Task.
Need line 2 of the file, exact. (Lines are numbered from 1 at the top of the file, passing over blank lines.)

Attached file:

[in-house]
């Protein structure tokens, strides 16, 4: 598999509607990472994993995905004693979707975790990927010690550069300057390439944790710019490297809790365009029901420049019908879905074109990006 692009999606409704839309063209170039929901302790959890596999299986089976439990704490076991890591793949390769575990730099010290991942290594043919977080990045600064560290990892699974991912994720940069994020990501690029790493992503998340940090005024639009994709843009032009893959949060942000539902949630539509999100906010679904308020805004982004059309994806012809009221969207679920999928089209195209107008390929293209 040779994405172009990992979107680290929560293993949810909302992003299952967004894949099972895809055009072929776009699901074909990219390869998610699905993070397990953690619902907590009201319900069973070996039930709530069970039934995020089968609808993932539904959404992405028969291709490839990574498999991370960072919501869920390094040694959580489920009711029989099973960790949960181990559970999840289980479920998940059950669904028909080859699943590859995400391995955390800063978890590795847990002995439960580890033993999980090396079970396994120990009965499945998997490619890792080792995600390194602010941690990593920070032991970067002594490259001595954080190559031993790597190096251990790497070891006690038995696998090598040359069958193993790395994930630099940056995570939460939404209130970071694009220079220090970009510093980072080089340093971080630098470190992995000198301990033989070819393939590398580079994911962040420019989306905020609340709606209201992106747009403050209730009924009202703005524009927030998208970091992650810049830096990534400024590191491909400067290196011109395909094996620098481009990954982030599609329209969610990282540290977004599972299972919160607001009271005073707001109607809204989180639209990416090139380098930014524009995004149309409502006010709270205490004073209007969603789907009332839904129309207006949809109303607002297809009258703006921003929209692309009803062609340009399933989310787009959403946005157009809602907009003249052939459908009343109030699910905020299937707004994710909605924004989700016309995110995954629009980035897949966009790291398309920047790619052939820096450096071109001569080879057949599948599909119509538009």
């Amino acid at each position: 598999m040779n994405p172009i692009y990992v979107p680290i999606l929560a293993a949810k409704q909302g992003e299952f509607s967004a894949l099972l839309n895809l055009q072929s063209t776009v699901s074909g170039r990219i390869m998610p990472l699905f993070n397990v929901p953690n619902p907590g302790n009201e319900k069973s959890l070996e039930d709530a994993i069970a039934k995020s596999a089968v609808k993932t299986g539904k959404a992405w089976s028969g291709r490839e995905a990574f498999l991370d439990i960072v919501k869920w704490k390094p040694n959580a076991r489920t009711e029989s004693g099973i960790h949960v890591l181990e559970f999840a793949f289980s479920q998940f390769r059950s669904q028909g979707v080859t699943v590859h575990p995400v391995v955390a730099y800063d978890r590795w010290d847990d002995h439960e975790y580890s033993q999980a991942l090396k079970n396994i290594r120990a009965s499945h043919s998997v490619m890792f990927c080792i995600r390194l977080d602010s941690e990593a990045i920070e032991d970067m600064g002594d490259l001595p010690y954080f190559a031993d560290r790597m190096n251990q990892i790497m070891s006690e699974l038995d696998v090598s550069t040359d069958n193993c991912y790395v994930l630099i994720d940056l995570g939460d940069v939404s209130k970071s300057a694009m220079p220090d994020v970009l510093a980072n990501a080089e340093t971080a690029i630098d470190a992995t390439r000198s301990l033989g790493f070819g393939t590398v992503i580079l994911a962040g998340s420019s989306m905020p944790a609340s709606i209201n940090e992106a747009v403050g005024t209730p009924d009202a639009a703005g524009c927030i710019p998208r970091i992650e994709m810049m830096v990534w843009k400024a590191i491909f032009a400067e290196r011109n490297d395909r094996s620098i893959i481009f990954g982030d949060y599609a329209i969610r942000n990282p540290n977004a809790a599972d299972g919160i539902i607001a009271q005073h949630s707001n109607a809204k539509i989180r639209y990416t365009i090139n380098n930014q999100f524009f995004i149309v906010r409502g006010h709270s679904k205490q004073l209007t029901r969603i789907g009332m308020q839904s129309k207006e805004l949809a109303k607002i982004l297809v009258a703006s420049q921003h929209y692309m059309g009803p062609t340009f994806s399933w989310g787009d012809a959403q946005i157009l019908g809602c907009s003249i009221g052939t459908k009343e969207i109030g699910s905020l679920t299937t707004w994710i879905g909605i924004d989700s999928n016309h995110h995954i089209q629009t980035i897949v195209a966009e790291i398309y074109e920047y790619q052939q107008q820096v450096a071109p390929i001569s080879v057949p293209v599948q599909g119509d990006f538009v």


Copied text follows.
């Protein structure tokens, strides 16, 4: 598999509607990472994993995905004693979707975790990927010690550069300057390439944790710019490297809790365009029901420049019908879905074109990006 692009999606409704839309063209170039929901302790959890596999299986089976439990704490076991890591793949390769575990730099010290991942290594043919977080990045600064560290990892699974991912994720940069994020990501690029790493992503998340940090005024639009994709843009032009893959949060942000539902949630539509999100906010679904308020805004982004059309994806012809009221969207679920999928089209195209107008390929293209 040779994405172009990992979107680290929560293993949810909302992003299952967004894949099972895809055009072929776009699901074909990219390869998610699905993070397990953690619902907590009201319900069973070996039930709530069970039934995020089968609808993932539904959404992405028969291709490839990574498999991370960072919501869920390094040694959580489920009711029989099973960790949960181990559970999840289980479920998940059950669904028909080859699943590859995400391995955390800063978890590795847990002995439960580890033993999980090396079970396994120990009965499945998997490619890792080792995600390194602010941690990593920070032991970067002594490259001595954080190559031993790597190096251990790497070891006690038995696998090598040359069958193993790395994930630099940056995570939460939404209130970071694009220079220090970009510093980072080089340093971080630098470190992995000198301990033989070819393939590398580079994911962040420019989306905020609340709606209201992106747009403050209730009924009202703005524009927030998208970091992650810049830096990534400024590191491909400067290196011109395909094996620098481009990954982030599609329209969610990282540290977004599972299972919160607001009271005073707001109607809204989180639209990416090139380098930014524009995004149309409502006010709270205490004073209007969603789907009332839904129309207006949809109303607002297809009258703006921003929209692309009803062609340009399933989310787009959403946005157009809602907009003249052939459908009343109030699910905020299937707004994710909605924004989700016309995110995954629009980035897949966009790291398309920047790619052939820096450096071109001569080879057949599948599909119509538009």